The result of this worst-case analysis? The parks most affected by new shadows could experience one-quarter of one percent (0.25%) more shadow than they do now. At Union Square and Portsmouth Square – the two parks that are the central focus of controversy – new shade would occur before 9:10 a.m. when park use is limited. Though the figures show that effects of new buildings will be minimal, that doesn’t mean they are “understated” or that the FEIR is somehow deficient. It just means that the heated rhetoric of the anti-shadow zealots isn’t grounded in objective reality.

The appeal’s primary legal claim – that the amount of shadow on downtown parks can’t be increased – also falls flat. Proposition K does not flatly prohibit new shadows above certain numeric amounts. It prohibits new shadows that are both “significant” and “adverse.” The interpretation of these subjective terms was left to the Planning Commission and Recreation & Park Commission, which later adopted quantitative limits or “shadow budgets” for parks in the downtown area.

The appeal asserts that these shadow budgets are somehow locked into place as a voter mandate under Proposition K, even though they were adopted by the two commissions some five years after the ballot initiative passed. This position defies both logic and longstanding practice. The Planning Commission and Recreation & Park Commission have, on rare occasions, adjusted shadow budgets to allow construction of projects with clear social benefits and minimal impacts on parks. These include an addition to the Asian Art Museum and several affordable housing projects. As a key source of revenue for the next generation of downtown transit, minor increases in shadow allowances to carry out the Plan are justified, and the FEIR can’t be considered defective for pointing out the Planning and Recreation & Parks Commissions have the discretion to do just that.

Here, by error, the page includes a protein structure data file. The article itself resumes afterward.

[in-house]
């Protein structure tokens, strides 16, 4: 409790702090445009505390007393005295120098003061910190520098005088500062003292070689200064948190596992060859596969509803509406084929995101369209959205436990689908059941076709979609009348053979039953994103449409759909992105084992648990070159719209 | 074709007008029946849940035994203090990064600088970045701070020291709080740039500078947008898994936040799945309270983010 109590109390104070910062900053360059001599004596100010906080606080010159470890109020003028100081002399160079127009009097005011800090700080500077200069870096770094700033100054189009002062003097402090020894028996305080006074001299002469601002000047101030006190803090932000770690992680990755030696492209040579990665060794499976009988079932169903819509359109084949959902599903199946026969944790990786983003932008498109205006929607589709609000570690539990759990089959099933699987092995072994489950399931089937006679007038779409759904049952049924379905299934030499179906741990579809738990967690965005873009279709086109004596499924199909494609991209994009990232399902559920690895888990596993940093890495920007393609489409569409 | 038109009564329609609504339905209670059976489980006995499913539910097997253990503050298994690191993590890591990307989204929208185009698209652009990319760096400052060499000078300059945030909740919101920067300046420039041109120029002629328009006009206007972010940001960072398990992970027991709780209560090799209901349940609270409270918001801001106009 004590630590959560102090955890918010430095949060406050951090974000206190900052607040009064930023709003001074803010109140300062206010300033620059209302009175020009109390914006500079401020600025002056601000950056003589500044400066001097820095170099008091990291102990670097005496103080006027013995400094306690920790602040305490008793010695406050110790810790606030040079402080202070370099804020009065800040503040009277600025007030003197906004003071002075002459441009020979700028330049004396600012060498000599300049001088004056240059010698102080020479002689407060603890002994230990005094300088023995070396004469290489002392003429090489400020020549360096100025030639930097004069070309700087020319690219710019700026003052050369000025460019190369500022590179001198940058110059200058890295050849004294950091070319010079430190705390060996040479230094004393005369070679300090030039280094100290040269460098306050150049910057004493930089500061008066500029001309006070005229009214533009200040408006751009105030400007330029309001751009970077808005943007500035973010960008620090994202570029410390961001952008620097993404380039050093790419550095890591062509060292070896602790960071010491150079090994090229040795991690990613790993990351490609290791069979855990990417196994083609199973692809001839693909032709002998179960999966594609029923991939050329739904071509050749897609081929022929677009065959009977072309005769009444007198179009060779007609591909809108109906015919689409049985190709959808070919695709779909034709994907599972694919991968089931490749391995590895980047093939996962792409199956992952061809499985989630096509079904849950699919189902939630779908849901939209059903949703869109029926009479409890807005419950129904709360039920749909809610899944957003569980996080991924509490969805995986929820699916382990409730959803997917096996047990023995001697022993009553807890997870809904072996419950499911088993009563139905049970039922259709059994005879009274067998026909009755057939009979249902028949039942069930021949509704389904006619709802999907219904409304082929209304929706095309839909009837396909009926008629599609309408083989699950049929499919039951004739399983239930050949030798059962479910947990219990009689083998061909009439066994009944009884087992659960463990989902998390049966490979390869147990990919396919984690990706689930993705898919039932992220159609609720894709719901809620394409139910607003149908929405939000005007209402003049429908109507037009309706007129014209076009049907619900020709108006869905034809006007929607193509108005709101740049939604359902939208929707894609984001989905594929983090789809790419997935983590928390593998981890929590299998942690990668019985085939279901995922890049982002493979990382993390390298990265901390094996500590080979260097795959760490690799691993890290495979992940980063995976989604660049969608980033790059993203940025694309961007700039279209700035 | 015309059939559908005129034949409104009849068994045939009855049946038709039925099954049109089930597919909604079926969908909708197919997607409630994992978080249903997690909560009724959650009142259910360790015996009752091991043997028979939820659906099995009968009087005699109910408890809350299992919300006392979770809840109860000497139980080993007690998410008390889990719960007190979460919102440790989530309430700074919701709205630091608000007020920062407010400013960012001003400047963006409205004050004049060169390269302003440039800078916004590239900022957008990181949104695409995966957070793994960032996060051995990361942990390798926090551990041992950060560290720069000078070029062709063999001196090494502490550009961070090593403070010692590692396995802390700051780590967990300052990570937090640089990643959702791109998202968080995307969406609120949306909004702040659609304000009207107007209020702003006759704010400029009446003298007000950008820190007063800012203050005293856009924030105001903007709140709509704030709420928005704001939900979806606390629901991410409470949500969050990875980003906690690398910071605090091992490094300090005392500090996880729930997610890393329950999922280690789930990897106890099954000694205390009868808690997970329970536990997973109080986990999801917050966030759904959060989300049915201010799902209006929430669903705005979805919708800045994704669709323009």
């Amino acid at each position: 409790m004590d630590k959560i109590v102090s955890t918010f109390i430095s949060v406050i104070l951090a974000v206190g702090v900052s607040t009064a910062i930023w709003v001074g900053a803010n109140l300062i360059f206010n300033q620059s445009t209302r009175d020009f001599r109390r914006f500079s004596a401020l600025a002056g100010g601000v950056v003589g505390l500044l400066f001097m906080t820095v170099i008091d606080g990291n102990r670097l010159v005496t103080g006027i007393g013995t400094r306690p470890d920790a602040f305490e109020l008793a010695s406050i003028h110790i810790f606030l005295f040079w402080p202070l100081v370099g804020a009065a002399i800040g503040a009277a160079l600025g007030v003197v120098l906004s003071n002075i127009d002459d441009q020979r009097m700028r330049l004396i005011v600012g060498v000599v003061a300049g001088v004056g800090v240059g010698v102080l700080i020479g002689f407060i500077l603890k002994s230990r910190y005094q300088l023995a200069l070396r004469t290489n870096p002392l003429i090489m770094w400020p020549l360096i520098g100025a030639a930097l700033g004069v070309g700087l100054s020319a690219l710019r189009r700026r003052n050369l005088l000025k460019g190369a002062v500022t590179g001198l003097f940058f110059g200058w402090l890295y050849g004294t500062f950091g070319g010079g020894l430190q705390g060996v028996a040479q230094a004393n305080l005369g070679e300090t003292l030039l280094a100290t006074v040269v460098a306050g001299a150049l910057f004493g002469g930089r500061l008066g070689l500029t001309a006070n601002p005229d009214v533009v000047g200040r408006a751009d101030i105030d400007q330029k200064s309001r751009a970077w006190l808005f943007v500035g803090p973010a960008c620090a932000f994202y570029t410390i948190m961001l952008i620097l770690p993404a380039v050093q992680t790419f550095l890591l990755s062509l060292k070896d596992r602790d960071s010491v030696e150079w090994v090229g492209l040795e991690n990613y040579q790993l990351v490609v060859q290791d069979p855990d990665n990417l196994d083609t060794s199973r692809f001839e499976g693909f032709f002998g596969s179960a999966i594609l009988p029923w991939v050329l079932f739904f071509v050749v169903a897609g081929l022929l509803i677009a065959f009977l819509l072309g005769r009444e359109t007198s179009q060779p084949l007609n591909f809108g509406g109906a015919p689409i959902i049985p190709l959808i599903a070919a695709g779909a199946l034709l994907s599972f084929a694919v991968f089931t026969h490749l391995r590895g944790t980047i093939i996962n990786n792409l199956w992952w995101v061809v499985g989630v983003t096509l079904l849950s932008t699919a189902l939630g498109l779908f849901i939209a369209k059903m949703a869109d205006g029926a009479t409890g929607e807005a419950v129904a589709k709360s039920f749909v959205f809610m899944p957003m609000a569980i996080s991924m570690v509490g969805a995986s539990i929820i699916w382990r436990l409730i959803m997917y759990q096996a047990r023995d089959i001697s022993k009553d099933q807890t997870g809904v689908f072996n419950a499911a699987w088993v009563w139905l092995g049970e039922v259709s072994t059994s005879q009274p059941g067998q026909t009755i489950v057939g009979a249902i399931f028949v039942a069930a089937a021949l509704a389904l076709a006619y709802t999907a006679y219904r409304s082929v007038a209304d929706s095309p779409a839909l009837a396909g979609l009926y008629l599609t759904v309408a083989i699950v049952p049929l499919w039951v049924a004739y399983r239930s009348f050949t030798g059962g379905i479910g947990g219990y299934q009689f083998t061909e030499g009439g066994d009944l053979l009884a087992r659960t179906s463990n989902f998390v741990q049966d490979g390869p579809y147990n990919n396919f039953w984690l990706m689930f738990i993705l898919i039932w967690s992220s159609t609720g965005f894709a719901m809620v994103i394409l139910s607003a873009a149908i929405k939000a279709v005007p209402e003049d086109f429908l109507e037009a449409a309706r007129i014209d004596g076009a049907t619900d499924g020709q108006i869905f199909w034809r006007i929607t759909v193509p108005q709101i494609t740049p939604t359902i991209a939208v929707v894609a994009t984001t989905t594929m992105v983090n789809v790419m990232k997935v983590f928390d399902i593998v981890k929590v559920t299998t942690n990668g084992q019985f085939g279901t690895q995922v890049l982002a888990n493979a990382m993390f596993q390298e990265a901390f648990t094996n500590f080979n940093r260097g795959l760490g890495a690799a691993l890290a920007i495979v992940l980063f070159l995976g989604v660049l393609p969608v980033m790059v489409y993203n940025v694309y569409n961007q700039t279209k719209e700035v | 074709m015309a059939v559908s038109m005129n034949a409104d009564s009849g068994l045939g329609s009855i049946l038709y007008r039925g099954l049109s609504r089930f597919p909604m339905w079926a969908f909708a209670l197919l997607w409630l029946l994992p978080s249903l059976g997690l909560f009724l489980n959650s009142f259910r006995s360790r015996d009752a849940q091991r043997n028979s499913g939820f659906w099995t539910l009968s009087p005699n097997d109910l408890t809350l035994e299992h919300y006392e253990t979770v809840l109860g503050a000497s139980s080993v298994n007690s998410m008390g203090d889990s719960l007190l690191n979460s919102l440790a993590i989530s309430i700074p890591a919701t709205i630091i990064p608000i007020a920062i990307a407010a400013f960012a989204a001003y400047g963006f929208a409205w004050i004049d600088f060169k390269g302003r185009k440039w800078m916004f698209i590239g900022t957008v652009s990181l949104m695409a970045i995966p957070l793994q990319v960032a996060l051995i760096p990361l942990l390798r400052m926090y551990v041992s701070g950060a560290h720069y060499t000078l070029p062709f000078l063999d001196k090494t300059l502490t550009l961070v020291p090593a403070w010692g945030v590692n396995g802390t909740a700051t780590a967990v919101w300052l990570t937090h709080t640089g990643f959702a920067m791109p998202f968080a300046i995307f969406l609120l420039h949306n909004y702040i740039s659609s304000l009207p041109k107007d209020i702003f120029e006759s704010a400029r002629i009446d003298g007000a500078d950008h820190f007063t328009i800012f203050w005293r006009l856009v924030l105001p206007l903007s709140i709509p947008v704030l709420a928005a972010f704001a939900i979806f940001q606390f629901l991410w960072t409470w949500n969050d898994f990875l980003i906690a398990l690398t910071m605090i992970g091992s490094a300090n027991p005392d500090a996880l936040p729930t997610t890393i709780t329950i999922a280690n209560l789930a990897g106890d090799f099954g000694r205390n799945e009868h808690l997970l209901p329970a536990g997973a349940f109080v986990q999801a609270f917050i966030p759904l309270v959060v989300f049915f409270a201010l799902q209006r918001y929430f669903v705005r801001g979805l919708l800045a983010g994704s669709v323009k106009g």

Though the appeal is completely without merit, CEQA nonetheless mandates the Board of Supervisors consider it-an exercise that will needlessly consume the time and attention of elected officials and waste public funds. To add insult to injury, none of these costs will be paid by the appellant. San Franciscans for Reasonable Growth, which to most regular observers seems to be an organization consisting of one person, apparently received a fee waiver as a “community organization.” While the City is required to consider CEQA appeals as a matter of law, it should-especially where public projects are concerned-stop encouraging them with what amounts to a hijackers-fly-free policy.

The appeal is expected to be heard by the Board of Supervisors in early July. We encourage you to contact them to urge rejection of the appeal and approval of the Plan.

The issues discussed in this update are not intended to be legal advice and no attorney-client relationship is established with the recipient. Readers should consult with legal counsel before relying on any of the information contained herein. Reuben & Junius, LLP is a full service real estate law firm. We specialize in land use, development and entitlement law. We also provide a wide range of transactional services, including leasing, acquisitions and sales, formation of limited liability companies and other entities, lending/workout assistance, subdivision and condominium work.